SOELDEN, Austria -- World giant slalom champion Ted Ligety wants to use the upcoming World Cup season to work on the next big step in his skiing career -- becoming a contender for the overall title.
The 27-year-old American earned his third giant slalom crystal globe last year and is eyeing a return to better times in slalom.
"It's nice to concentrate on the World Cup race to race," said Ligety about the season, which kicks off Sunday with a GS on the Rettenbach glacier. "It's cool to just focus on the World Cup and not having to think about world championships or Olympics."
Ligety called winning another GS title a main goal -- but admitted he had other things in mind.
"Getting back on the podium in slalom is also a big goal," he said. "If I achieve both these goals, I should be closing in on the overall. That's the plan for the next three years, to be a contender for the overall title."
Ligety's teammate Bode Miller has won overall titles in 2005 and '08. The 34-year-old Miller returns to the U.S. ski team after a two-year break, when he toured the circuit independently.
"I expect Bode to work hard and to be a team player, to be a role model within the team," U.S. men's ski team coach Sasha Rearick said. "Since Bode came back to the team, he has been great."
Ligety specialized in slalom before becoming a dominating force in GS. He was on a World Cup slalom podium six times, though his last silverware in the discipline came in January 2008 in Wengen, Switzerland.
"If I can get back into the top 5 in the world in slalom and get better in super-G skiing, that's a pretty good formula for the overall title," Ligety said.
Rearick acknowledged that Ligety will need some time to compete with the top all-rounders like defending champion Ivica Kostelic, Aksel Lund Svindal or Carlo Janka.
"Kostelic was a dominating force in January," Rearick said. "Just unbelievable, that was impressive. I hope someone else can give him some competition though I don't know how he's skiing now. We haven't trained with other nations. Aksel and the regular guys will be up there again."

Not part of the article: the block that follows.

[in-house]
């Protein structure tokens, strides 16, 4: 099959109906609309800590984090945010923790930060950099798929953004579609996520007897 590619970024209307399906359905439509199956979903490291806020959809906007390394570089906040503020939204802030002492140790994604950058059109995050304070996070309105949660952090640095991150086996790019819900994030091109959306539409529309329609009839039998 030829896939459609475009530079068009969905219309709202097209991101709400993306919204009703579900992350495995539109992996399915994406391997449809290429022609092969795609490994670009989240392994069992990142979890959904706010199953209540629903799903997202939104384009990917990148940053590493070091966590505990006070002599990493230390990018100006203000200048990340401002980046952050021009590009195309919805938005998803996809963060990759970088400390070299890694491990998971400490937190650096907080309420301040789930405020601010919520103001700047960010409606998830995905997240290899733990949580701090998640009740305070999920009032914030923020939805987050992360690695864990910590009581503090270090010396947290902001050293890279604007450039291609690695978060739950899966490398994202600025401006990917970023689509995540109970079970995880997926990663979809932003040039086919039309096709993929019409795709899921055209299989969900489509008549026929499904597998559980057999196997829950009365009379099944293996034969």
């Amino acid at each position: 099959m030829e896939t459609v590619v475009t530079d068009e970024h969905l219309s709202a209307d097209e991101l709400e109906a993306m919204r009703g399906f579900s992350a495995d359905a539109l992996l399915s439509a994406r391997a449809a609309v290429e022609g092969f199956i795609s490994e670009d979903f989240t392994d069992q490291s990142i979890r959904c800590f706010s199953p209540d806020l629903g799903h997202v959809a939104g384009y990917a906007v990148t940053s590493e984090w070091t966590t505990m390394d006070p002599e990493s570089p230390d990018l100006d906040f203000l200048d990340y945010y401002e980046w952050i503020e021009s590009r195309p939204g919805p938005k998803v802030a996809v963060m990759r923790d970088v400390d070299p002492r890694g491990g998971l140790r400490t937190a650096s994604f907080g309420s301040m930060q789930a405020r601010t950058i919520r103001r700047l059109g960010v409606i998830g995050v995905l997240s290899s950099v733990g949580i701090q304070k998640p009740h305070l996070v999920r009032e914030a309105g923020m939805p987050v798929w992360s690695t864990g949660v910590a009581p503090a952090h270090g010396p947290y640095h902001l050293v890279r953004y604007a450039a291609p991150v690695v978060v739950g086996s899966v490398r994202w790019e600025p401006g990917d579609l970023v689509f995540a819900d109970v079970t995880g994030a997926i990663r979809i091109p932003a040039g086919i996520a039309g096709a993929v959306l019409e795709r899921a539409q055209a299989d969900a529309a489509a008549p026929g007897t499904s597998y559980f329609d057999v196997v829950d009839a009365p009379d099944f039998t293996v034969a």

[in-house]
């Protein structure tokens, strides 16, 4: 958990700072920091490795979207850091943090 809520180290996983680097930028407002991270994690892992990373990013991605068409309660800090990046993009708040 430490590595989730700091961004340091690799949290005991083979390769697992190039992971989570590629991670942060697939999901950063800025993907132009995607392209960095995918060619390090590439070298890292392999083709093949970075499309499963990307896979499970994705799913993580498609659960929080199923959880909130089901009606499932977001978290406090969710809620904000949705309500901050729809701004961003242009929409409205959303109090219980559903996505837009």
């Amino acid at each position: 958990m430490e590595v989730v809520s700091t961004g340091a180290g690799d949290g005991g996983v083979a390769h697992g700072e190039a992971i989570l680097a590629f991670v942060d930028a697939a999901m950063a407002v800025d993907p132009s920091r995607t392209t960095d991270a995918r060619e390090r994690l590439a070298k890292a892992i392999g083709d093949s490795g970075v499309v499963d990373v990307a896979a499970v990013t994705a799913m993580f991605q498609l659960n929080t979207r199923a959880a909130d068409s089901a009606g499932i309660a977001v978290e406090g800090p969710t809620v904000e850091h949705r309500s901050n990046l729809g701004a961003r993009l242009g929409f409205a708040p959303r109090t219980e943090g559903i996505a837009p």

Rearick put a strong focus on slalom training with Ligety in the offseason.
"GS got a little less focus because this year we really focus on improving the other events," Rearick said. "Ted is dedicated to work hard and in Portillo, we started to see some exciting things. He was skiing like he did three, four years ago. I don't how fast he really is yet ... at least, I saw some movements and the fun of slalom skiing again. And on the speed side ... instead of being two seconds out, he is now half a second."
Ligety will start as a favorite in Sunday's GS though he is yet to win in Soelden. Except for his first start in 2005, when he finished eighth wearing bib No. 64, he's been on the podium for every race there.
"There is definitely some pressure, but I don't worry much about external pressure," Ligety said. "The pressure that I put on myself to ski well is more than anyone else could ever put on me. It's important to get a good start as it gives you a lot of confidence."
The coach said that Miller was hungry for success going into the new season, despite the lack of major events.
"When he came out of (the U.S. team's training camp in) New Zealand, he was very excited about skiing," Rearick said. "He was so excited that the young guys were pushing him."
Rearick has high expectations of some younger talent on the team.
The 22-year-old Nolan Kasper had a breakthrough performance last season finishing second in the Kranjska Gora slalom in March, while Tommy Ford and Tim Jitloff could be the next to make World Cup headlines.
"Nolan has been injured and will start skiing in November," Rearick said. "Tommy has been out with small injuries as well. He started skiing two weeks ago ... He is skiing well, but the timing is not there yet. And Tim has made great progress in his technique, I am proud of him."